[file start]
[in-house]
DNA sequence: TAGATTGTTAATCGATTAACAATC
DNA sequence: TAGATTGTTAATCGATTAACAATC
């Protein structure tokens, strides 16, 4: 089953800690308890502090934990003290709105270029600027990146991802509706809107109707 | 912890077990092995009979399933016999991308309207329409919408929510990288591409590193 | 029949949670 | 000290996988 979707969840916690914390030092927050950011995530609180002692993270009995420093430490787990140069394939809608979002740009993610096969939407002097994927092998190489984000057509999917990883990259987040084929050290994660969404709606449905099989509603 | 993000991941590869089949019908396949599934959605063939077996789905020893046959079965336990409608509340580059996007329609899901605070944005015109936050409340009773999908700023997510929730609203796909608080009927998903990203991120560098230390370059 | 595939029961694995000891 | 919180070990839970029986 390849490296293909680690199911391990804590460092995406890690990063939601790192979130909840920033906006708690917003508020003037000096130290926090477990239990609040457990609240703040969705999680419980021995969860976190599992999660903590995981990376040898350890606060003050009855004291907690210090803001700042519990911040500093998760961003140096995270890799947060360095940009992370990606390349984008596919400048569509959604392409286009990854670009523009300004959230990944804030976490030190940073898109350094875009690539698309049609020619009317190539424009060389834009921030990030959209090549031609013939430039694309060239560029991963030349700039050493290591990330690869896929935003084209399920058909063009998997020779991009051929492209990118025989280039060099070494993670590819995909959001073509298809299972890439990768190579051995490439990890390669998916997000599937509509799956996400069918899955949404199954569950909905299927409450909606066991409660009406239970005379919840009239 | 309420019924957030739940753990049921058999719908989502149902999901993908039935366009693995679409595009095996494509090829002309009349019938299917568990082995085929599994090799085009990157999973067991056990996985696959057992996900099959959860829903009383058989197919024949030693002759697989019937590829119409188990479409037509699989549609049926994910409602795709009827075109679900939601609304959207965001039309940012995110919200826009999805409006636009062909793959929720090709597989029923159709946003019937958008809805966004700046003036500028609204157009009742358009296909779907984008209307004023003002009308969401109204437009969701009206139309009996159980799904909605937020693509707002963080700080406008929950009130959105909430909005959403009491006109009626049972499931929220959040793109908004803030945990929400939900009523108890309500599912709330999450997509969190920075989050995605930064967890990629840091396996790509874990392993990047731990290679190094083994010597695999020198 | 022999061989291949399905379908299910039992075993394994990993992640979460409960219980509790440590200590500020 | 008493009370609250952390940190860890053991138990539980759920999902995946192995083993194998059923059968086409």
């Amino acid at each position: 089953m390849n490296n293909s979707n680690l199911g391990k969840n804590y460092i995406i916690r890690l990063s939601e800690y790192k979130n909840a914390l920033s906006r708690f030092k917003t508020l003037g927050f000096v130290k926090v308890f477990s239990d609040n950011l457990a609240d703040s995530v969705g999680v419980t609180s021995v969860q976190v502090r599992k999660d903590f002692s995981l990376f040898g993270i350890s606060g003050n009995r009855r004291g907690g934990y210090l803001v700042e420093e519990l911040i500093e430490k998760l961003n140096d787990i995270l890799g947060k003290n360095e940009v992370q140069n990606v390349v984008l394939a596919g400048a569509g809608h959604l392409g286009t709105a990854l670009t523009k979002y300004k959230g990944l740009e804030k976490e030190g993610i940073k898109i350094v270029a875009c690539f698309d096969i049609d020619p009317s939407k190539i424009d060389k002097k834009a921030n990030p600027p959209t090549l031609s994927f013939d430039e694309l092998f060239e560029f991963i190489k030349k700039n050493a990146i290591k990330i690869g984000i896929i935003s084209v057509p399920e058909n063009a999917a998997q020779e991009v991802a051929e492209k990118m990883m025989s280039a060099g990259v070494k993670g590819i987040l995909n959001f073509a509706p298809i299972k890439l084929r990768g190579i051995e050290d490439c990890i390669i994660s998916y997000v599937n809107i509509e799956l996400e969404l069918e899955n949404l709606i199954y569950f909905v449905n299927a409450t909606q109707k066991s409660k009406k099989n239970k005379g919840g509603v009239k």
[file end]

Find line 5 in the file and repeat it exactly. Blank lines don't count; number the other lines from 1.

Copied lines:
């Amino acid at each position: 089953m390849n490296n293909s979707n680690l199911g391990k969840n804590y460092i995406i916690r890690l990063s939601e800690y790192k979130n909840a914390l920033s906006r708690f030092k917003t508020l003037g927050f000096v130290k926090v308890f477990s239990d609040n950011l457990a609240d703040s995530v969705g999680v419980t609180s021995v969860q976190v502090r599992k999660d903590f002692s995981l990376f040898g993270i350890s606060g003050n009995r009855r004291g907690g934990y210090l803001v700042e420093e519990l911040i500093e430490k998760l961003n140096d787990i995270l890799g947060k003290n360095e940009v992370q140069n990606v390349v984008l394939a596919g400048a569509g809608h959604l392409g286009t709105a990854l670009t523009k979002y300004k959230g990944l740009e804030k976490e030190g993610i940073k898109i350094v270029a875009c690539f698309d096969i049609d020619p009317s939407k190539i424009d060389k002097k834009a921030n990030p600027p959209t090549l031609s994927f013939d430039e694309l092998f060239e560029f991963i190489k030349k700039n050493a990146i290591k990330i690869g984000i896929i935003s084209v057509p399920e058909n063009a999917a998997q020779e991009v991802a051929e492209k990118m990883m025989s280039a060099g990259v070494k993670g590819i987040l995909n959001f073509a509706p298809i299972k890439l084929r990768g190579i051995e050290d490439c990890i390669i994660s998916y997000v599937n809107i509509e799956l996400e969404l069918e899955n949404l709606i199954y569950f909905v449905n299927a409450t909606q109707k066991s409660k009406k099989n239970k005379g919840g509603v009239k």